22 Apr 2020: the first “hybrid sitting” in the 700-year history of the House of Commons took place today in preparation for the first Prime Minister’s Questions since the coronavirus pandemic lockdown. Peter Bone MP drew attention to the banks’ behaviour. Banks are charging 20% interest per year for overdrafts and in July this will increase to 40%, but savers receive 0.1% for their savings. Dominic Raab, the First Secretary, stood in for the Prime Minister Boris Johnson who was being treated for COVID-19. He demonstrated yet again the inability to answer questions. Why should businesses be able to borrow on favourable rates, but others cannot? As usual, savers are paying for ‘the economy to go round’ and they are discouraged from saving on the dubious principle that money stored in banks is not ‘contributing’ to the economy. Tell that to those storing gold bullion bars in their vaults. It is because of such stores that the paper and the growing paperless economy is going round. The failure to understand reserve stocks led to the rapid stockpiling of food, facemasks, protective gloves and hand-sanitizers. It led to out-sourcing vital materials to foreign countries and the failure of the UK to have adequate resources to contact trace cases when the COVID-19 pandemic reached the UK and to have sufficient personal protective equipment (PPE) for frontline NHS staff and carehome workers. This lack of foresight and preparation is the price that a secular society pays for not knowing the Christian message of foresight and preparation.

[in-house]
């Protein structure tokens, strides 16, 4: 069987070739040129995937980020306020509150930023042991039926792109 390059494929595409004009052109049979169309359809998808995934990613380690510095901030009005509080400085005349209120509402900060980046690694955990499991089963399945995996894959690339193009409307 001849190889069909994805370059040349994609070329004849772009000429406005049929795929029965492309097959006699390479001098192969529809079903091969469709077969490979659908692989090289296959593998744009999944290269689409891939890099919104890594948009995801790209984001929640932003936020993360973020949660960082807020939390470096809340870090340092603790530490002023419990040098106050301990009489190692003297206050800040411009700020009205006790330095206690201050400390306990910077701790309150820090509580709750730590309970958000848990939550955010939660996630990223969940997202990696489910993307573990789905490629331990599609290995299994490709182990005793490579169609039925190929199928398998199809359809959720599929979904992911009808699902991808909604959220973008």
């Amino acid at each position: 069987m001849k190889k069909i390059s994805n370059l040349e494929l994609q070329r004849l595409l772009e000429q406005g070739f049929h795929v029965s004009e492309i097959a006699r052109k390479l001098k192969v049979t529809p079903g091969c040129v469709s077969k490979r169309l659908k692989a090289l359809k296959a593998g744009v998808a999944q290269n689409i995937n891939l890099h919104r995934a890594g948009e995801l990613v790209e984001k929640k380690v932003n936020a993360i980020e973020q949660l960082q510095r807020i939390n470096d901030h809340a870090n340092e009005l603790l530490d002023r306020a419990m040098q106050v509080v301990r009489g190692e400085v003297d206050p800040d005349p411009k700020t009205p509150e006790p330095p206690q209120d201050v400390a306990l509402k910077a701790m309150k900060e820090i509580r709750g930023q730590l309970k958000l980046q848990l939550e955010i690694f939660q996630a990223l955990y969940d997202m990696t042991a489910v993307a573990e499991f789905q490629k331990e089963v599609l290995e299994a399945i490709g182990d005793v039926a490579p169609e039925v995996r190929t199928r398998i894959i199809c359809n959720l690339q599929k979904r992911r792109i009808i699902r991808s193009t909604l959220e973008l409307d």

“The prudent man has foreseen evil and hidden himself: but simple ones have carried on and will pay for it.”

Proverbs 22:3

“Prepare to meet thy God.”

Amos 4:12

One thought on “Riding the coronavirus downturn

  1. Colin Mansfield

    Hi Donald,
    It’s possible that the whole Earth is being given an enforced Jubilee Year (every 50th) when the exhausted lands and seas are left to replenish themselves and the world stops to hold its breath ~ I wonder. This is a living planet, but we have drained its strength and polluted its surface. Did God hear the cries from the “Extinction Rebellion” children, whilst we the “adults in charge” indulged in its wanton destruction.

    Did a similar rest year happen in 1970, or 1920?

    Kind regards